Should the Catholic Church allow married men to become priests?
via AP

Should the Catholic Church allow married men to become priests?

#LetPriestsMarry
#KeepPriesthoodCelibate
Join the conversation and vote below

Pope Francis shocked many Catholics when he suggested recently that married men could be ordained as priests. The celibate priesthood has been one of the defining characteristics of the Roman Catholic Church for nearly 1,000 years, and many Catholics strongly oppose allowing them to marry. But others argue celibacy is both cruel and theologically unnecessary. Many, including the Pope, note the severe shortage of priests, and say the church may need to evolve to survive. What do you think? 

THE VOTES ARE IN!
#LetPriestsMarry
77.3%
#KeepPriesthoodCelibate
22.7%

The shortage of priests is severe and growing, and celibacy is a major factor in why Catholic men are no longer joining the priesthood. Many argue that if the Catholic Church is to survive, it must evolve.

According to Vatican statistics, between 1975 and 2008 the world's Catholics increased by 64% from 709.6 million to 1.166 billion, but the number of priests increased by only 1% from 404,783 to 409,166. In 2008, nearly 49,631 of the world’s 218,865 parishes did not have a resident priest.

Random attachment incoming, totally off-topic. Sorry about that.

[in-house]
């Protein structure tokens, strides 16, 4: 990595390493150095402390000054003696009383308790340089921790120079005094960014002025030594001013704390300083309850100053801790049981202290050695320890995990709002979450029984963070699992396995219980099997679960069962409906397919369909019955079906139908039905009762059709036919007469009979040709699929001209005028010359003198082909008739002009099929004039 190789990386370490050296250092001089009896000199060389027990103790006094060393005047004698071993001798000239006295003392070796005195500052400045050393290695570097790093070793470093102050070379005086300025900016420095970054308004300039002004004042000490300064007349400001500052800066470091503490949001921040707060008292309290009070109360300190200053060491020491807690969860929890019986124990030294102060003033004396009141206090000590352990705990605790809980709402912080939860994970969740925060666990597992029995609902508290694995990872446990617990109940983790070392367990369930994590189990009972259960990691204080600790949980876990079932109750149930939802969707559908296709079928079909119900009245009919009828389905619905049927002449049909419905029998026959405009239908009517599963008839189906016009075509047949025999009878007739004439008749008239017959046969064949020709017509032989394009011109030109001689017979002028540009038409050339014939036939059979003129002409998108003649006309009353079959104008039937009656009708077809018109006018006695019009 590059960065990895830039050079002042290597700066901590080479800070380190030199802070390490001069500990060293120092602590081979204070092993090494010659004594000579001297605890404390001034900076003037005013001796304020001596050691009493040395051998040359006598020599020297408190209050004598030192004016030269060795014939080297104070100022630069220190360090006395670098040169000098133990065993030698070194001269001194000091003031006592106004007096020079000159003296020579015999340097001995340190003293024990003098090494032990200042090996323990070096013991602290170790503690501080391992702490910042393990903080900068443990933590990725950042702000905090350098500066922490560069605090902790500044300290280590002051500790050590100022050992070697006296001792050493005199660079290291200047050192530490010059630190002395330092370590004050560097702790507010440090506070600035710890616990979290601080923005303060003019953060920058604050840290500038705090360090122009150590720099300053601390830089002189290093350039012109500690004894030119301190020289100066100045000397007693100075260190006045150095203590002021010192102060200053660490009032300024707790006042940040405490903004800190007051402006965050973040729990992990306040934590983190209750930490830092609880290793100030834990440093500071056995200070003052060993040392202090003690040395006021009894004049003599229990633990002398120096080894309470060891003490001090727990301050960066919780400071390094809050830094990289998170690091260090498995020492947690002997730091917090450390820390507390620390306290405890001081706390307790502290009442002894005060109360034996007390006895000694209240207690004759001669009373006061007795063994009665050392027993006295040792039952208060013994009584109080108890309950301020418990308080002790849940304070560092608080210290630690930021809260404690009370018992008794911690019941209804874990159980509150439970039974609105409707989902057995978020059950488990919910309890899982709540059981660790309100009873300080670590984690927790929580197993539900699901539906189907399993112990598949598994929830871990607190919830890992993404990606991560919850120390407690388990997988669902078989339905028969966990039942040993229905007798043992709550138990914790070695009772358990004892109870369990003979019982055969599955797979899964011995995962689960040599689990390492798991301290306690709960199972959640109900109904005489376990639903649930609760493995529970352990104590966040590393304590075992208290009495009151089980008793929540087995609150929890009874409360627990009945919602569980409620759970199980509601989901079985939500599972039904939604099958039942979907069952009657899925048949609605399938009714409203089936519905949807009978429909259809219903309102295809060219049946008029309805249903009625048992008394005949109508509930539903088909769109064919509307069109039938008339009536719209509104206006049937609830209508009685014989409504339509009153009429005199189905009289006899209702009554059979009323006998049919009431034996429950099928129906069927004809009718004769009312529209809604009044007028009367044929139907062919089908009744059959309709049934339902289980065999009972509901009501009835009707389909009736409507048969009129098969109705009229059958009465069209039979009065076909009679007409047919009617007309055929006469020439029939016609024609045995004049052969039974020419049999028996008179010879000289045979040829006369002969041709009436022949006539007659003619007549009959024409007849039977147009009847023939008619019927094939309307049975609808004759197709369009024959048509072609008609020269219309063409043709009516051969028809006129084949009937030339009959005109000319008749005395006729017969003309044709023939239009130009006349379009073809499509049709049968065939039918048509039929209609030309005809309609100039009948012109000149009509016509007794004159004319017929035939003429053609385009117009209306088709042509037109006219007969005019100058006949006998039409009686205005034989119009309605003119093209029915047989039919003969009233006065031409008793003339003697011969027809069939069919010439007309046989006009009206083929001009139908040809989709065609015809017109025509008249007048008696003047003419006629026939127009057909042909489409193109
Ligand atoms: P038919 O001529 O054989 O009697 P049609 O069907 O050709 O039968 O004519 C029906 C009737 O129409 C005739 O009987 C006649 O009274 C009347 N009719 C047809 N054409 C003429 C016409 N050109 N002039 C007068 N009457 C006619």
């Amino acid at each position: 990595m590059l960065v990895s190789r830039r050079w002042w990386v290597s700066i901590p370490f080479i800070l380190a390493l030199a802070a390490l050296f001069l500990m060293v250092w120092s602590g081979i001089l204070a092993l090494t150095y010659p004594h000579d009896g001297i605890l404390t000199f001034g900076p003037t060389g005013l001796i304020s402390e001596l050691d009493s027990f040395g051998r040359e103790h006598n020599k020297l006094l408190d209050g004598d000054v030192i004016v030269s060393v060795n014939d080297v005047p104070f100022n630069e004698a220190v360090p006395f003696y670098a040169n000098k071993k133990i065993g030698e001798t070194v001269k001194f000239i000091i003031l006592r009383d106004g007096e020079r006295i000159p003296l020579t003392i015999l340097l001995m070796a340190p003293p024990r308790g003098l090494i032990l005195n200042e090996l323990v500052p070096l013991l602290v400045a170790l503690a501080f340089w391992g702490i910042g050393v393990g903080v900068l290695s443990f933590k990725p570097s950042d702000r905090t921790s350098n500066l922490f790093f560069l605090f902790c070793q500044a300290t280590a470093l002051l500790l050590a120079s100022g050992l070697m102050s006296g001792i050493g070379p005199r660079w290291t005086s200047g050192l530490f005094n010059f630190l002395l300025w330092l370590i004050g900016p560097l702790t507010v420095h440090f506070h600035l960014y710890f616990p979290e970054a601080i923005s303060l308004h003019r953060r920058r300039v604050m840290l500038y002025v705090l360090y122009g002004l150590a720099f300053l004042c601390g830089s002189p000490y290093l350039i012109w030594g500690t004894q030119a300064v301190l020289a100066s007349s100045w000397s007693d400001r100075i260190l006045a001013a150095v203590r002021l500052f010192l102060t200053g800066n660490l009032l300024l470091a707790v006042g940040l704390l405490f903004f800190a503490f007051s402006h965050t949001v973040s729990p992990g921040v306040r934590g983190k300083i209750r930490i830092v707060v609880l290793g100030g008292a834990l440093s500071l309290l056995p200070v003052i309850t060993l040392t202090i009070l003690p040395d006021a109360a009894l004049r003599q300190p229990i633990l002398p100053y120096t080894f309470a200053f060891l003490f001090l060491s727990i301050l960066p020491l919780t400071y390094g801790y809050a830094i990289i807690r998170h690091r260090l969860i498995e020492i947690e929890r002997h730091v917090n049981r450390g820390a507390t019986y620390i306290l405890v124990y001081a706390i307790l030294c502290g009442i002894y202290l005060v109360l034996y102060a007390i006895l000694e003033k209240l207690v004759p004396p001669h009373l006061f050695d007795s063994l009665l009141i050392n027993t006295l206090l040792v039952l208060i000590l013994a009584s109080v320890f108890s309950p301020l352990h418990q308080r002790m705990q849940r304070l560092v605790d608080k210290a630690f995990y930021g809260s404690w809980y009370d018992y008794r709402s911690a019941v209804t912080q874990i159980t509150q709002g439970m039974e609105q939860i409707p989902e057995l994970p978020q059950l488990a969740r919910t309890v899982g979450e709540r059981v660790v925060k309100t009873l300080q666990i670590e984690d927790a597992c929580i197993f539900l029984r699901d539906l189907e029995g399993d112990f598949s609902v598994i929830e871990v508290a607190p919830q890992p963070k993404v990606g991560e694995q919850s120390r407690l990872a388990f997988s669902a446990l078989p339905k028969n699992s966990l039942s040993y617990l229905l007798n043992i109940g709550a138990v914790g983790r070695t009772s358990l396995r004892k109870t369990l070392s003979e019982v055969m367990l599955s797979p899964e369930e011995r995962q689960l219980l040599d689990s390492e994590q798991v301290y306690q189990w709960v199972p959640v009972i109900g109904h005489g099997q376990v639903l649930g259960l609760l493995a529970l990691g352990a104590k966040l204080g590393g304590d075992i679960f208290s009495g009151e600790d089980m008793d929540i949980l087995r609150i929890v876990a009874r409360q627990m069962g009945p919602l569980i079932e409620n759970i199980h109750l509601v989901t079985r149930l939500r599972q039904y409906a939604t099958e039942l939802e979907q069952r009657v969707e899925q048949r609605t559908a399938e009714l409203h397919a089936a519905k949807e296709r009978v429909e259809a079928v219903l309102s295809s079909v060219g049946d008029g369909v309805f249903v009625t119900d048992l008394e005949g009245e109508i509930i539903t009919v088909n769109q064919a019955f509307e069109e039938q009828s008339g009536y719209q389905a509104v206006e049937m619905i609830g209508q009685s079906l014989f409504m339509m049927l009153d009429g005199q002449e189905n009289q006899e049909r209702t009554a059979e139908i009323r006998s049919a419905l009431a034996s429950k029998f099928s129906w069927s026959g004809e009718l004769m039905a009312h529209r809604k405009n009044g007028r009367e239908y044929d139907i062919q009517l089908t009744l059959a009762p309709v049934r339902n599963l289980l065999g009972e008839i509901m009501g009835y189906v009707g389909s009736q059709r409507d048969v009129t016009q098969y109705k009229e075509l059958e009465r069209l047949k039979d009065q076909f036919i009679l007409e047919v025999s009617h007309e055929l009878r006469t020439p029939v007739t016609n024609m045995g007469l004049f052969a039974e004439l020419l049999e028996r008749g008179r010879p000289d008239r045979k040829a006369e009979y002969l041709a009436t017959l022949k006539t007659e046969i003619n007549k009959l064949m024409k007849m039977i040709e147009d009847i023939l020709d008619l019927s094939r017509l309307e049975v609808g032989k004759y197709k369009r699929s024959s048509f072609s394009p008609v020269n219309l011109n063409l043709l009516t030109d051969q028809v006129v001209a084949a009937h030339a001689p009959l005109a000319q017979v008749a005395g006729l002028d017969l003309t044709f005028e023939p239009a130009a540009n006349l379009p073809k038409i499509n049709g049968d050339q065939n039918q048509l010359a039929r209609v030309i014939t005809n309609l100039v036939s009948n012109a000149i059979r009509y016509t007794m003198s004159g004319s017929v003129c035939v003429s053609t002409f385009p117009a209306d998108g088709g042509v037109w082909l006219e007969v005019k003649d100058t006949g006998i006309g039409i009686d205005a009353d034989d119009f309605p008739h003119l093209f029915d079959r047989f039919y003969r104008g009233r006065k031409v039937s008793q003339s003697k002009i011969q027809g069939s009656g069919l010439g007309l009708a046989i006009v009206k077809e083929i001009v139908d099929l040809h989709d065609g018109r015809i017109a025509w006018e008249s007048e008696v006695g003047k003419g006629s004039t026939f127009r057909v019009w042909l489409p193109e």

But for conservative Catholics, the idea of allowing priests to marry is literal heresy. They argue there are "rich and profound theological reasons for a celibate priesthood," and violating centuries of Church doctrine is a totally unacceptable solution to the problem.

Plenty of Catholics think requiring priests to remain celibate is cruel and unnatural, and argue there is no scriptural basis for it.

What makes this all extra silly, and extra sad, is that there is no Biblical imperative for priests to stay celibate....The Church’s policy is detrimental to all involved. It’s not just cruel to both persons involved in a budding romantic bond, and unnatural for the priest to abstain from physical intimacy; it also eliminates many candidates for the priesthood, young men who decide that they will not live their personal lives according to a bad idea from the Dark Ages.

Critics say the celibacy requirement was never about theology anyway—it was about consolidating the Church's wealth.

But defenders of the celibacy requirement say ending it would alter the church and the priesthood irrevocably.

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